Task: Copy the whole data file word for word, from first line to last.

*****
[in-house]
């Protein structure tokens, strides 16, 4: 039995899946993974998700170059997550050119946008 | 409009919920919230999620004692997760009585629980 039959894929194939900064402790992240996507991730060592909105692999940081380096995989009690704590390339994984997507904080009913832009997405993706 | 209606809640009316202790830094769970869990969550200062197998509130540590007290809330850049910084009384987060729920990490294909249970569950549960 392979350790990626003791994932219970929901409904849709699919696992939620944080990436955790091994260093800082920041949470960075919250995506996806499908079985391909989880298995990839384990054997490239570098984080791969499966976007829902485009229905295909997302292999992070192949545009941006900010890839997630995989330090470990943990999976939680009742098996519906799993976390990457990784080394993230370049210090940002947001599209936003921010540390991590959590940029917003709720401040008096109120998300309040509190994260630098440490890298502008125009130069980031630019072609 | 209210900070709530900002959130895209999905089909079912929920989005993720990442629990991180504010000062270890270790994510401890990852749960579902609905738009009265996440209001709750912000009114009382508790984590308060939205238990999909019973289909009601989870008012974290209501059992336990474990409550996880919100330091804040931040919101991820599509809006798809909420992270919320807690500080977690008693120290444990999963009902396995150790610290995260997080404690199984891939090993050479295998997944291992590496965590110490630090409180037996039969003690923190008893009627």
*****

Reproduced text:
[in-house]
């Protein structure tokens, strides 16, 4: 039995899946993974998700170059997550050119946008 | 409009919920919230999620004692997760009585629980 039959894929194939900064402790992240996507991730060592909105692999940081380096995989009690704590390339994984997507904080009913832009997405993706 | 209606809640009316202790830094769970869990969550200062197998509130540590007290809330850049910084009384987060729920990490294909249970569950549960 392979350790990626003791994932219970929901409904849709699919696992939620944080990436955790091994260093800082920041949470960075919250995506996806499908079985391909989880298995990839384990054997490239570098984080791969499966976007829902485009229905295909997302292999992070192949545009941006900010890839997630995989330090470990943990999976939680009742098996519906799993976390990457990784080394993230370049210090940002947001599209936003921010540390991590959590940029917003709720401040008096109120998300309040509190994260630098440490890298502008125009130069980031630019072609 | 209210900070709530900002959130895209999905089909079912929920989005993720990442629990991180504010000062270890270790994510401890990852749960579902609905738009009265996440209001709750912000009114009382508790984590308060939205238990999909019973289909009601989870008012974290209501059992336990474990409550996880919100330091804040931040919101991820599509809006798809909420992270919320807690500080977690008693120290444990999963009902396995150790610290995260997080404690199984891939090993050479295998997944291992590496965590110490630090409180037996039969003690923190008893009627």